Bladder Cancer Risk Higher in Urinary Stone Formers

Share this content:
Patients with versus without a history of urinary calculi had nearly 2-fold greater odds of bladder cancer, meta-analysis showed.
Patients with versus without a history of urinary calculi had nearly 2-fold greater odds of bladder cancer, meta-analysis showed.

Having a history of urinary calculi may increase a person's risks for developing bladder cancer, a new meta-analysis suggests.

Based on pooled data from 13 studies, stone formers had nearly 2-fold greater odds of bladder cancer compared with non-stone-formers, Guo Wenbin, MD, of the Third Affiliated Hospital of Southern Medical University in Guangzhou, China, and collaborators reported in Urolithiasis. The odds of bladder cancer were 2-fold higher among patients with a history of bladder stones and 1.4-fold higher among those with a history of kidney stones.

Despite heterogeneity among studies, results held in subgroup analyses by gender, geographic region, and study type. A history of urinary stones was associated with 3-fold greater odds of bladder cancer among women compared with 2-fold greater odds among men.

The odds of bladder cancer among individuals with a history of urinary stones were 1.6-, 1.4-, and 3-fold higher in America, Europe, and Asia, respectively. Analyses of case-control studies and cohort studies also demonstrated increased risks (1.75 and 2.27, respectively).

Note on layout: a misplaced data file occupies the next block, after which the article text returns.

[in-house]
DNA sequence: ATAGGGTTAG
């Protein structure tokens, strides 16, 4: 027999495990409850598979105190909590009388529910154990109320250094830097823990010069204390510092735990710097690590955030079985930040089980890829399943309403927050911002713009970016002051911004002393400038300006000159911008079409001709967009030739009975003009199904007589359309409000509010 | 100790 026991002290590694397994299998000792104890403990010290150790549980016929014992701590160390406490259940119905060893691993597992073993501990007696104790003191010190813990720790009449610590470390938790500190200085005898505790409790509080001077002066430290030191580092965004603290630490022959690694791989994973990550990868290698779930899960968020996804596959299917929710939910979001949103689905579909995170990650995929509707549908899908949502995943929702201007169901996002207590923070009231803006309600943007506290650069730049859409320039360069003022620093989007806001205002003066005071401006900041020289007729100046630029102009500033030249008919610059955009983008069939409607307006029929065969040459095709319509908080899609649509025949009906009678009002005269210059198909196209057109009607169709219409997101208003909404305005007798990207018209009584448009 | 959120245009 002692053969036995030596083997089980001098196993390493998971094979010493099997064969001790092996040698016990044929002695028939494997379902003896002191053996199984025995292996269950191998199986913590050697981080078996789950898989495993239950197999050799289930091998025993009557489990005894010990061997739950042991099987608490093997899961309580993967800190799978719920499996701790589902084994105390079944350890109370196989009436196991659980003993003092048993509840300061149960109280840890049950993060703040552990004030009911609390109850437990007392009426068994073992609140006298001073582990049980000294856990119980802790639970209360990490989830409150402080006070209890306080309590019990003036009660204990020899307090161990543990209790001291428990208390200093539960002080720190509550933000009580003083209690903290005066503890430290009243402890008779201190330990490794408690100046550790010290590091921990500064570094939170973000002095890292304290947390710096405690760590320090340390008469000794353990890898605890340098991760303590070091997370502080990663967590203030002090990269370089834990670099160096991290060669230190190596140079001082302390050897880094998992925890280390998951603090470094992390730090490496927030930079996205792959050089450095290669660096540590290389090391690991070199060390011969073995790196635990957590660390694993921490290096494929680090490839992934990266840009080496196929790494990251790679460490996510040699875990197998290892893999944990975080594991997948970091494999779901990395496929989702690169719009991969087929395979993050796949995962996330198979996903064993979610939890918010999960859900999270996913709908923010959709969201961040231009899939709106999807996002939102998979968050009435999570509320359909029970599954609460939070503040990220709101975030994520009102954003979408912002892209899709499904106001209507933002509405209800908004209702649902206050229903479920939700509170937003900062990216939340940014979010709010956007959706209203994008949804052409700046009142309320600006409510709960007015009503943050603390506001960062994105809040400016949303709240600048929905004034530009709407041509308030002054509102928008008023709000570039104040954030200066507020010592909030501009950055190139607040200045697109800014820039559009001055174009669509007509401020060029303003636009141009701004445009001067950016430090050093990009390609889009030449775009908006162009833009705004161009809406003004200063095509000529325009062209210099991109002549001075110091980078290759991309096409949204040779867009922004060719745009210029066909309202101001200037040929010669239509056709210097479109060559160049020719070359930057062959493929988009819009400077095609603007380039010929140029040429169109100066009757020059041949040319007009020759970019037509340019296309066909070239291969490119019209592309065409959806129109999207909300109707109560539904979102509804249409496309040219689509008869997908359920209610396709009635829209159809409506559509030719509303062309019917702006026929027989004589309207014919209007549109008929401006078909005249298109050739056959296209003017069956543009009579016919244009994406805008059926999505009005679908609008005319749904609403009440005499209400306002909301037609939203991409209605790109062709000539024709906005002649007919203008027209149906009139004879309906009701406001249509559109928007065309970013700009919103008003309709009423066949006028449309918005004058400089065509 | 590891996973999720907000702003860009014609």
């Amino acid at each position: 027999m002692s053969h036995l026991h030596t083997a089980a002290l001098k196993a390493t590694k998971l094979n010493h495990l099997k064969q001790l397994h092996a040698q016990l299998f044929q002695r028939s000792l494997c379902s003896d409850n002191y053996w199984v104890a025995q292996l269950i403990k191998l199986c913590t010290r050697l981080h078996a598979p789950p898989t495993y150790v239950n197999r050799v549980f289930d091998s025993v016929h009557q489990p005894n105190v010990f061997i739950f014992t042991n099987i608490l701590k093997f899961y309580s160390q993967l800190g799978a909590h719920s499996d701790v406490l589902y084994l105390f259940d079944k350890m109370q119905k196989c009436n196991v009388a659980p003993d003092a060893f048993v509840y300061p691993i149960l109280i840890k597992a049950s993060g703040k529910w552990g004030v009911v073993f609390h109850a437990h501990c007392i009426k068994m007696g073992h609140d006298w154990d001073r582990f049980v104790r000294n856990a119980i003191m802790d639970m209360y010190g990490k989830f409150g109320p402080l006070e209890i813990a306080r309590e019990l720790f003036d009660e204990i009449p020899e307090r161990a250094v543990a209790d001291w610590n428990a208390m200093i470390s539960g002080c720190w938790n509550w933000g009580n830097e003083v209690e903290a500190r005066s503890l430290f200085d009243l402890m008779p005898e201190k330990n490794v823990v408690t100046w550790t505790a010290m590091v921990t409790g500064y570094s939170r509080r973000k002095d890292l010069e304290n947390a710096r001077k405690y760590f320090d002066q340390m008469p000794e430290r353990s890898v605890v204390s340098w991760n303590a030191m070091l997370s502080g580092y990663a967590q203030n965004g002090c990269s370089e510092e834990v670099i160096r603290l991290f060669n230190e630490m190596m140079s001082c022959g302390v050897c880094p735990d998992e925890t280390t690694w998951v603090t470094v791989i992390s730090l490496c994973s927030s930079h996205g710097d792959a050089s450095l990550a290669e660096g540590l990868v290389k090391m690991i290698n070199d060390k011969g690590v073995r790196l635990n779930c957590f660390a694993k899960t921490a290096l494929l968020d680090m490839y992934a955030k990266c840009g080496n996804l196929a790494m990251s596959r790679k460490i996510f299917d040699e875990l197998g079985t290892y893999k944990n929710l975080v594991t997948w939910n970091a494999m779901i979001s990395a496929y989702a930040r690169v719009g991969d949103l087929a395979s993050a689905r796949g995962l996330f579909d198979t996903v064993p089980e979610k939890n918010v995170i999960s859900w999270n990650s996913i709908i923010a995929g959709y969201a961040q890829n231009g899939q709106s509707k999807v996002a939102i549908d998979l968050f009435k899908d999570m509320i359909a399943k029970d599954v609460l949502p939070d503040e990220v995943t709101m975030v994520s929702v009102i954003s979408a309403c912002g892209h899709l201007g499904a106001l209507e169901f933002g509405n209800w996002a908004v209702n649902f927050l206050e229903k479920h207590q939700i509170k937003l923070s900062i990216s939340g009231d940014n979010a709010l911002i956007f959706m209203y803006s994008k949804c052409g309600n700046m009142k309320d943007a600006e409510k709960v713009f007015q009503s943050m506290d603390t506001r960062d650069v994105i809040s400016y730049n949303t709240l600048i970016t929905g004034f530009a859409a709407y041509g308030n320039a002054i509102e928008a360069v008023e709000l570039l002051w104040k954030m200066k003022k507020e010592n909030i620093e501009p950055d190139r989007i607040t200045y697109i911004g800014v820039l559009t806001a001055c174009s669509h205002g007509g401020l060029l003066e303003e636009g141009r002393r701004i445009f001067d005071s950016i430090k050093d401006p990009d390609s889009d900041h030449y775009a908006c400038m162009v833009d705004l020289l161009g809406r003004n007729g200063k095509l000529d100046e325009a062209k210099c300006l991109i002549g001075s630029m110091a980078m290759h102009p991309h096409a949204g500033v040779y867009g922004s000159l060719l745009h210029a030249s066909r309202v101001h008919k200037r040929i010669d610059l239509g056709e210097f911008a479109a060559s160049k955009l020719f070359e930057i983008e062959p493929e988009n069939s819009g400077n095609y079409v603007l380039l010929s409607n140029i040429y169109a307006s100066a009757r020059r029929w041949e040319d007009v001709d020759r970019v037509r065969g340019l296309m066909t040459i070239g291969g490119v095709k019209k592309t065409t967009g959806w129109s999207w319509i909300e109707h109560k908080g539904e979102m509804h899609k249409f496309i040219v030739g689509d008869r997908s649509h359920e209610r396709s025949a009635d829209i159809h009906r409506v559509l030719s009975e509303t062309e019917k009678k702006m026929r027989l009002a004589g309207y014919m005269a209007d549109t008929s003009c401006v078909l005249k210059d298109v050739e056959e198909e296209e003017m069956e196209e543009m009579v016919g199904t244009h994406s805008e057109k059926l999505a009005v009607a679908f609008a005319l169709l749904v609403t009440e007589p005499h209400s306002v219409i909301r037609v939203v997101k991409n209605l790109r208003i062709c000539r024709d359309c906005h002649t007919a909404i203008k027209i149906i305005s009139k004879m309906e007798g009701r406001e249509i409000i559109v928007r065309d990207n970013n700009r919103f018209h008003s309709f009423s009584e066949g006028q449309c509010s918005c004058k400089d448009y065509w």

All told, the findings suggest that a history of urinary calculi is associated with bladder cancer and may impact clinical management and cancer surveillance, Dr Wenbin and colleagues stated. They posited that urinary calculi cause chronic irritation and infections that promote development of neoplastic cells.

In a discussion of study limitations, the investigators noted that important confounders were not evaluated, such as family history, cigarette smoking, body mass index, and occupational exposure to chemicals. In addition, it is possible that bladder cancer was diagnosed more frequently in stone formers due to routine surveillance.

Reference

Yu Z, Yue W, Jiuzhi L, Youtao J, Guofei Z, and Wenbin G. The risk of bladder cancer in patients with urinary calculi: a metaanalysis.  Urolith. doi: 10.1007/s00240-017-1033-7

You must be a registered member of Renal and Urology News to post a comment.